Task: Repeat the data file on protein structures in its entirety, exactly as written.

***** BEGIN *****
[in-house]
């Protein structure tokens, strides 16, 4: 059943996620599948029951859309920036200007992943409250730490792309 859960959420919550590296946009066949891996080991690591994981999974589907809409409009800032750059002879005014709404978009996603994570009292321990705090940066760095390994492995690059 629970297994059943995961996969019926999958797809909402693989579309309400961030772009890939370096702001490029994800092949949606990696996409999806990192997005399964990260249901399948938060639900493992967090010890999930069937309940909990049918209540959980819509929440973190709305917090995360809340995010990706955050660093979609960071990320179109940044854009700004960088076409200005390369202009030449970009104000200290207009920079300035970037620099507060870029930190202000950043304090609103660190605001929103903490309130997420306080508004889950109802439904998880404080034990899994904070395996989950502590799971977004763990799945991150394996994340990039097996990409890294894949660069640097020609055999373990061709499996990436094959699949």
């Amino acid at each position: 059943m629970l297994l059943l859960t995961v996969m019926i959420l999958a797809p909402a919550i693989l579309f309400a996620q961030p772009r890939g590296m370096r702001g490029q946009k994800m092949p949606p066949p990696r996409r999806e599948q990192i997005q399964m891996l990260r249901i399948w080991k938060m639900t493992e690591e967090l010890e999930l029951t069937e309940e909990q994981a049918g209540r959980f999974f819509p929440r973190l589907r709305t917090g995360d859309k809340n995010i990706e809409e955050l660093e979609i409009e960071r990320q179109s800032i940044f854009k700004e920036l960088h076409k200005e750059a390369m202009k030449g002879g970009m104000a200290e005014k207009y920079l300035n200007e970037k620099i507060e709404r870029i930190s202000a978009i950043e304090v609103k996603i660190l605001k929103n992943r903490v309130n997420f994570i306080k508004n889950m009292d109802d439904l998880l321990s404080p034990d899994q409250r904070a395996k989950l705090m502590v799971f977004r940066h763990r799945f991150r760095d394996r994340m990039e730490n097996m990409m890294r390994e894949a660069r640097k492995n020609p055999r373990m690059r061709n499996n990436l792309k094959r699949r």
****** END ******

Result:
[in-house]
């Protein structure tokens, strides 16, 4: 059943996620599948029951859309920036200007992943409250730490792309 859960959420919550590296946009066949891996080991690591994981999974589907809409409009800032750059002879005014709404978009996603994570009292321990705090940066760095390994492995690059 629970297994059943995961996969019926999958797809909402693989579309309400961030772009890939370096702001490029994800092949949606990696996409999806990192997005399964990260249901399948938060639900493992967090010890999930069937309940909990049918209540959980819509929440973190709305917090995360809340995010990706955050660093979609960071990320179109940044854009700004960088076409200005390369202009030449970009104000200290207009920079300035970037620099507060870029930190202000950043304090609103660190605001929103903490309130997420306080508004889950109802439904998880404080034990899994904070395996989950502590799971977004763990799945991150394996994340990039097996990409890294894949660069640097020609055999373990061709499996990436094959699949």
């Amino acid at each position: 059943m629970l297994l059943l859960t995961v996969m019926i959420l999958a797809p909402a919550i693989l579309f309400a996620q961030p772009r890939g590296m370096r702001g490029q946009k994800m092949p949606p066949p990696r996409r999806e599948q990192i997005q399964m891996l990260r249901i399948w080991k938060m639900t493992e690591e967090l010890e999930l029951t069937e309940e909990q994981a049918g209540r959980f999974f819509p929440r973190l589907r709305t917090g995360d859309k809340n995010i990706e809409e955050l660093e979609i409009e960071r990320q179109s800032i940044f854009k700004e920036l960088h076409k200005e750059a390369m202009k030449g002879g970009m104000a200290e005014k207009y920079l300035n200007e970037k620099i507060e709404r870029i930190s202000a978009i950043e304090v609103k996603i660190l605001k929103n992943r903490v309130n997420f994570i306080k508004n889950m009292d109802d439904l998880l321990s404080p034990d899994q409250r904070a395996k989950l705090m502590v799971f977004r940066h763990r799945f991150r760095d394996r994340m990039e730490n097996m990409m890294r390994e894949a660069r640097k492995n020609p055999r373990m690059r061709n499996n990436l792309k094959r699949r």